International Women’s Day provides the opportunity to consider some common legal challenges women encounter. Including  “How to make sure you are paid spousal support,” In this post, New South Lawyers’ Family Lawyers, explain your entitlements to financial assistance from a former partner following separation and the legal remedies available for females facing non-payment.  

Who is entitled to Spousal Maintenance in Australia?

Under the Family Law Act 1975 (Cth)  a person with relative financial capacity has a responsibility to financially support their former spouse in circumstances where the supported spouse cannot reasonably meet their own living expenses.  Under the terms of the legislation, Spousal Maintenance is available to both men and women. However, evidence, such as the findings of a spousal support study conducted by the Australian Institute of Family Studies, suggests that men are the vast majority of payers and women are the vast majority of payees. Ultimately, this makes the issue of particular relevance to females. 

In Australia, Spousal Maintenance arrangements are established by formal agreements or court orders, ensuring fair and equitable support for spouses. Where there is an agreement between the parties,  Binding Financial Agreements (BFA) or Consent Orders approved by the Family Court  can be used to formalise the terms of support payments. In cases without formal agreements, the Family Court may determine Spousal Maintenance obligations based on individual circumstances.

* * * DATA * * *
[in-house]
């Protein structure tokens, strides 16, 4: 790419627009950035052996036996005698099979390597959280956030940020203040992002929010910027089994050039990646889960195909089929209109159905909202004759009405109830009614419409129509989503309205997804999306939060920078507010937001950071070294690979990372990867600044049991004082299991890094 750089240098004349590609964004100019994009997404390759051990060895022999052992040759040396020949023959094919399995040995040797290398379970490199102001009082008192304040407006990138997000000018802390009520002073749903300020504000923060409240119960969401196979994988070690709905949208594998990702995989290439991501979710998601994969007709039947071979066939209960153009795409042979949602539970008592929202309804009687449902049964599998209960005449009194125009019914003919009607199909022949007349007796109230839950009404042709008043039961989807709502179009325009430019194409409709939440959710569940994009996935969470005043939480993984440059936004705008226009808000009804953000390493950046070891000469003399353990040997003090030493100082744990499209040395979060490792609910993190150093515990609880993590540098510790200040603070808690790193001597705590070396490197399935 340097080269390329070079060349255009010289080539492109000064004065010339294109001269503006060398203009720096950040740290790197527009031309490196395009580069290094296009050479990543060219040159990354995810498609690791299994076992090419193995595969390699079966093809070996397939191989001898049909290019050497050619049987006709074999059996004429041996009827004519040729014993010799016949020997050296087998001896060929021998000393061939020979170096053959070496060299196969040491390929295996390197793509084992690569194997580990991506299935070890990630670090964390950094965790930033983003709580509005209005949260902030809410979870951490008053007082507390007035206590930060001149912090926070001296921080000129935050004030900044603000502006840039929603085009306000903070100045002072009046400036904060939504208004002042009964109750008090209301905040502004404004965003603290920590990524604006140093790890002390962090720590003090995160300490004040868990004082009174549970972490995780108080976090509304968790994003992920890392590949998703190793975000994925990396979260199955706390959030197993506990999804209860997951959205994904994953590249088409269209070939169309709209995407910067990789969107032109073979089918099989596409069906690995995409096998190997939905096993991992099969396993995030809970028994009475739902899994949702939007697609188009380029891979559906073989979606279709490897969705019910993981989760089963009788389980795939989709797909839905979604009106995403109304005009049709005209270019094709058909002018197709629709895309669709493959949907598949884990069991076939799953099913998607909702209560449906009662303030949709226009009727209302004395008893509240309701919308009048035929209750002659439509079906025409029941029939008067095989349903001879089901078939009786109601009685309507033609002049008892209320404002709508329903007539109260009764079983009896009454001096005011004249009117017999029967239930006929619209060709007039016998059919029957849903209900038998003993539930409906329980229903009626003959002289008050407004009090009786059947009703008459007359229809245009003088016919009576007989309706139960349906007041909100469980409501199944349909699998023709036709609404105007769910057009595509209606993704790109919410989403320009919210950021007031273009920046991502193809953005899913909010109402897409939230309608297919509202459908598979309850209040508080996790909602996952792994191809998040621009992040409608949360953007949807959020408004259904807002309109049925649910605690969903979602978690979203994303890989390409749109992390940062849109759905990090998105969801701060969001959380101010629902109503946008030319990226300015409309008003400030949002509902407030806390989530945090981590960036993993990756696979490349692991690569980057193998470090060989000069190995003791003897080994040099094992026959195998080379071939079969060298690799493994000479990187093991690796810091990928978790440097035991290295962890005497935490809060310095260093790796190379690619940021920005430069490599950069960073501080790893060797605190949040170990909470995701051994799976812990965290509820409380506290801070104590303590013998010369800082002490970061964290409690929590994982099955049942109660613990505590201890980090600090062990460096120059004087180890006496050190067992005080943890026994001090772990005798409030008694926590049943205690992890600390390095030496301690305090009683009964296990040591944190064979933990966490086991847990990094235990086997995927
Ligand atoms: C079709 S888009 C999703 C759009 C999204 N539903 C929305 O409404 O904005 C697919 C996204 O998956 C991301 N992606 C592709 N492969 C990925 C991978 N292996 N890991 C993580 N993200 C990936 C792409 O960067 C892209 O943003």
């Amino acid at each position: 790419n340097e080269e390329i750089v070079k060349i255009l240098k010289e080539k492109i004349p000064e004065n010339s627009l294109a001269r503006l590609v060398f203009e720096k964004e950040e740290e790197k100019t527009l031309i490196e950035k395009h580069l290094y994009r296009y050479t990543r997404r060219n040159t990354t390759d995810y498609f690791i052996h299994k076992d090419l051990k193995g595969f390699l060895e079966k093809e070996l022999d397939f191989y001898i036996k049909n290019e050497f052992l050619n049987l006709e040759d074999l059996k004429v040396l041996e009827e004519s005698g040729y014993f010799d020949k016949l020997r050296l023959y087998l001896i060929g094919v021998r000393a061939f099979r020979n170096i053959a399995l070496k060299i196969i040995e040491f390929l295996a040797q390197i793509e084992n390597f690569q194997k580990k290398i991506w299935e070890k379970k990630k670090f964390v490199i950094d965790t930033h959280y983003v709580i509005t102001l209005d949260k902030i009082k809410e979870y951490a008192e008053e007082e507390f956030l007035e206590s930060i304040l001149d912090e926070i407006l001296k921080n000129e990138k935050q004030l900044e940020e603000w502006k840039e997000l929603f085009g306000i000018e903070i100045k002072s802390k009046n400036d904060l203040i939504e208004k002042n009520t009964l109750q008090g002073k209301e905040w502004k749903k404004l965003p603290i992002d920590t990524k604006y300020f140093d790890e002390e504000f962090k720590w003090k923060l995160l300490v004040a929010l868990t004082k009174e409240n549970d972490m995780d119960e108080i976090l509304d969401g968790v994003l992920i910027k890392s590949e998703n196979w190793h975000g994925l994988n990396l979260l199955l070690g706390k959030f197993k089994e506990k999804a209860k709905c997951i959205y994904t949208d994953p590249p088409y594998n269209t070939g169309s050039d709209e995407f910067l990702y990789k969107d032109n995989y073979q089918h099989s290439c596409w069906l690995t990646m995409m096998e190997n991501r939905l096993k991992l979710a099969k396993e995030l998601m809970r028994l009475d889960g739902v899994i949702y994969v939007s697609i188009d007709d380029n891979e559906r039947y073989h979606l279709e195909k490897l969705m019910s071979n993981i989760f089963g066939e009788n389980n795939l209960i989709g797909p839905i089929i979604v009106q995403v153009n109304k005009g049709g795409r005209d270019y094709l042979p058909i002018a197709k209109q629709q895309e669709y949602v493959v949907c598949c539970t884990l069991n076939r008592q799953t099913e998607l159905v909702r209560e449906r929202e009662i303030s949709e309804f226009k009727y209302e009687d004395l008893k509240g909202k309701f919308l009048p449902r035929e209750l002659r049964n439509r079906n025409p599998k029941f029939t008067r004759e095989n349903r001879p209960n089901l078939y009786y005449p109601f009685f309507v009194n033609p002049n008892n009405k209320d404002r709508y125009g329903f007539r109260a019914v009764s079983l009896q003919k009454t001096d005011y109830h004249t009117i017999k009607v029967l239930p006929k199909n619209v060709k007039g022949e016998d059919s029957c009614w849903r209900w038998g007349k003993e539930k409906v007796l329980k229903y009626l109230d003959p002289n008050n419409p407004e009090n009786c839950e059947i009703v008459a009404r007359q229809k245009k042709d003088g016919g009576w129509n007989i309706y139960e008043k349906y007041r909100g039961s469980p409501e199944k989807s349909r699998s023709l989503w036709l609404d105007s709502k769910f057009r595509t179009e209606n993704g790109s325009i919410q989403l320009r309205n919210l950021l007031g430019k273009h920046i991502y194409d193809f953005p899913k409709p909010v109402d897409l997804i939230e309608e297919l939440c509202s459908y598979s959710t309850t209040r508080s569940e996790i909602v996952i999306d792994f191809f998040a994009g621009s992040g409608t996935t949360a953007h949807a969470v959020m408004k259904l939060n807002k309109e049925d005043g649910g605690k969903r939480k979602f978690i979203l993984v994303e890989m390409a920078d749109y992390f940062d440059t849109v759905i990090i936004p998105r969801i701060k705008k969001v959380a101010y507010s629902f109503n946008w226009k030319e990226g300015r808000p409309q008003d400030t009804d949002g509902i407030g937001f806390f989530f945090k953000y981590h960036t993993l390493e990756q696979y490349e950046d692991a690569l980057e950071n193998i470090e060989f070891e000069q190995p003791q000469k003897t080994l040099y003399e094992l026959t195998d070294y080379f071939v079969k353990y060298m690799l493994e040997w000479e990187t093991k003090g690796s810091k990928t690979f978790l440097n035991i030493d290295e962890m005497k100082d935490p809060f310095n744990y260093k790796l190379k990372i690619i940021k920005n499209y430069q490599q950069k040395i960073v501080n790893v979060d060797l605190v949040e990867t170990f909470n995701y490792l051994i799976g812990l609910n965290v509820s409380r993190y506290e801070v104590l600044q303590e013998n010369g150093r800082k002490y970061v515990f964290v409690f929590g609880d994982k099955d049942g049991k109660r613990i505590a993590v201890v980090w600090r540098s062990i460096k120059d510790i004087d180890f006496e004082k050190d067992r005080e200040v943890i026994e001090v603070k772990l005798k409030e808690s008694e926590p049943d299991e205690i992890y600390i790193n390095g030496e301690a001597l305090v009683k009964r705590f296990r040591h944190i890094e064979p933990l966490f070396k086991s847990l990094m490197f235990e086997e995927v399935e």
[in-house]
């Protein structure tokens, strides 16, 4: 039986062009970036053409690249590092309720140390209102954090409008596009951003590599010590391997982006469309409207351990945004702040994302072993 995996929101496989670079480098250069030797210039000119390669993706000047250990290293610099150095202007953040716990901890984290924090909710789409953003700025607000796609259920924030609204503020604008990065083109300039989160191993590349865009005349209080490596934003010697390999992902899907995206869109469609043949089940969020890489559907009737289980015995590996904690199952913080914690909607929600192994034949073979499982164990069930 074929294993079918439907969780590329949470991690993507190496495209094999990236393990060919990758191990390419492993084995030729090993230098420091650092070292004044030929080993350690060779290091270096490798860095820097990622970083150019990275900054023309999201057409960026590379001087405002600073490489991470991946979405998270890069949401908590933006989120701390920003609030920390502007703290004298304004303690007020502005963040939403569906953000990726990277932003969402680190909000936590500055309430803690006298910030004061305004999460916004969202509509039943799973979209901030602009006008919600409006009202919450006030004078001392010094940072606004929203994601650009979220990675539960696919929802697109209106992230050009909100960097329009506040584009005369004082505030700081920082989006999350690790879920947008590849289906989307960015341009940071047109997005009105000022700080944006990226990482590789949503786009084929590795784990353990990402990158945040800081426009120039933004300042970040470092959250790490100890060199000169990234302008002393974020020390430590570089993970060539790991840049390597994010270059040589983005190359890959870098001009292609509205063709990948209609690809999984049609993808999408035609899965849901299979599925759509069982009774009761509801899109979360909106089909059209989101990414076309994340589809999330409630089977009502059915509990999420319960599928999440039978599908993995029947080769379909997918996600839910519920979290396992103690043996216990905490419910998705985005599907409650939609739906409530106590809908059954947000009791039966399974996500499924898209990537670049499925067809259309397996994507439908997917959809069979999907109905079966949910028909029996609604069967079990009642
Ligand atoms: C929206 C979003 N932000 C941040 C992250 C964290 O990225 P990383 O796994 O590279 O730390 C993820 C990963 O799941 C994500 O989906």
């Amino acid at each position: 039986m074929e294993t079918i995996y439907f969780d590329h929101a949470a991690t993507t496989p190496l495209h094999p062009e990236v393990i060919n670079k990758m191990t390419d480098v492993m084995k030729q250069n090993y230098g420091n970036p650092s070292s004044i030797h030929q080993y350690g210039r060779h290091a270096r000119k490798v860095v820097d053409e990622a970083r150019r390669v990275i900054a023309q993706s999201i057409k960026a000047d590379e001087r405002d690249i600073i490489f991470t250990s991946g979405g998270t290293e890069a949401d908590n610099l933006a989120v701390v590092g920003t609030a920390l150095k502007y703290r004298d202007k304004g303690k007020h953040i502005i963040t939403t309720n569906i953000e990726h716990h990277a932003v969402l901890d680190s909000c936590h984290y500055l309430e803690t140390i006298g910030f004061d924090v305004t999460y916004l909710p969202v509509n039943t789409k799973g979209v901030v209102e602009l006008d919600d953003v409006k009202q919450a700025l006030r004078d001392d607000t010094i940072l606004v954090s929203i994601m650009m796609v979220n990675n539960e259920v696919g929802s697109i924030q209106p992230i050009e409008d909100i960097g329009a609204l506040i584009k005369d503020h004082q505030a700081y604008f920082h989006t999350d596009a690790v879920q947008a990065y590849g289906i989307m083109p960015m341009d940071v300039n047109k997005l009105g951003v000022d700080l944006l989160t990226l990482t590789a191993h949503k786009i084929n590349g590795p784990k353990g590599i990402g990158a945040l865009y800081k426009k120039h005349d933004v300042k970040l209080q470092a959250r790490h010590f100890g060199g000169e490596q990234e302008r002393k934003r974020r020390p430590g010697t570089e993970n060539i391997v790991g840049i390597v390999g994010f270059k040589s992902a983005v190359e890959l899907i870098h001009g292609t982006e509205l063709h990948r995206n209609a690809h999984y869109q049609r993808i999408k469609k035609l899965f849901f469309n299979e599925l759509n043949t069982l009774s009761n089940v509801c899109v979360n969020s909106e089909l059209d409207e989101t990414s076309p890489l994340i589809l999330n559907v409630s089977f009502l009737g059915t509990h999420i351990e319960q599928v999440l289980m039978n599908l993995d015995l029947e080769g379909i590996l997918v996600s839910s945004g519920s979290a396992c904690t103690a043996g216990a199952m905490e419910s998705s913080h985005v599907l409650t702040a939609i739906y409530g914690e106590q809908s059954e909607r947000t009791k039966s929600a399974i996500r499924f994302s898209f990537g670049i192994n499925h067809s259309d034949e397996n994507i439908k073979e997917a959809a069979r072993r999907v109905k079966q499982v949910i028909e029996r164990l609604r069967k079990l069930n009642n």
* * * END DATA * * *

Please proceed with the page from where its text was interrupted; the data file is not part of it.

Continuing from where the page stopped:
Legal remedies for enforcement 

Women facing non-payment of spousal support have various legal avenues to pursue enforcement.  Firstly, they can apply to the Federal Circuit and Family Court of Australia for a court order to enforce support payments, if attempts at negotiations or mediation are unsuccessful. The Court has wide discretion to issue orders such as garnishment of wages, seizure of assets, appointment of  a receiver or penalties for non-compliance.

How to make sure you are paid Spousal Maintenance - without going to court

Women can also seek legal assistance from family law practitioners or community legal centres to navigate the enforcement process through methods of Alternative Dispute Resolution. As well as offering traditional legal representation (including preparing court applications and negotiating with the opposing party) legal professionals can employ Alternative Dispute Resolution methods like mediation or arbitration to resolve disputes outside the courtroom. This essentially offers a collaborative and cost-effective approach to achieving fair outcomes.

If you believe you may be entitled to spousal maintenance that you are not currently receiving, please contact a member of our friendly Family Law team today.

New South Lawyers’ communications are intended to provide commentary and general information. To that end, people should not rely on this communication as legal advice. Accordingly, they should seek formal legal advice for matters of interest arising from this communication.

To find out more, chat with a member of New South Lawyers' Family Law Team today.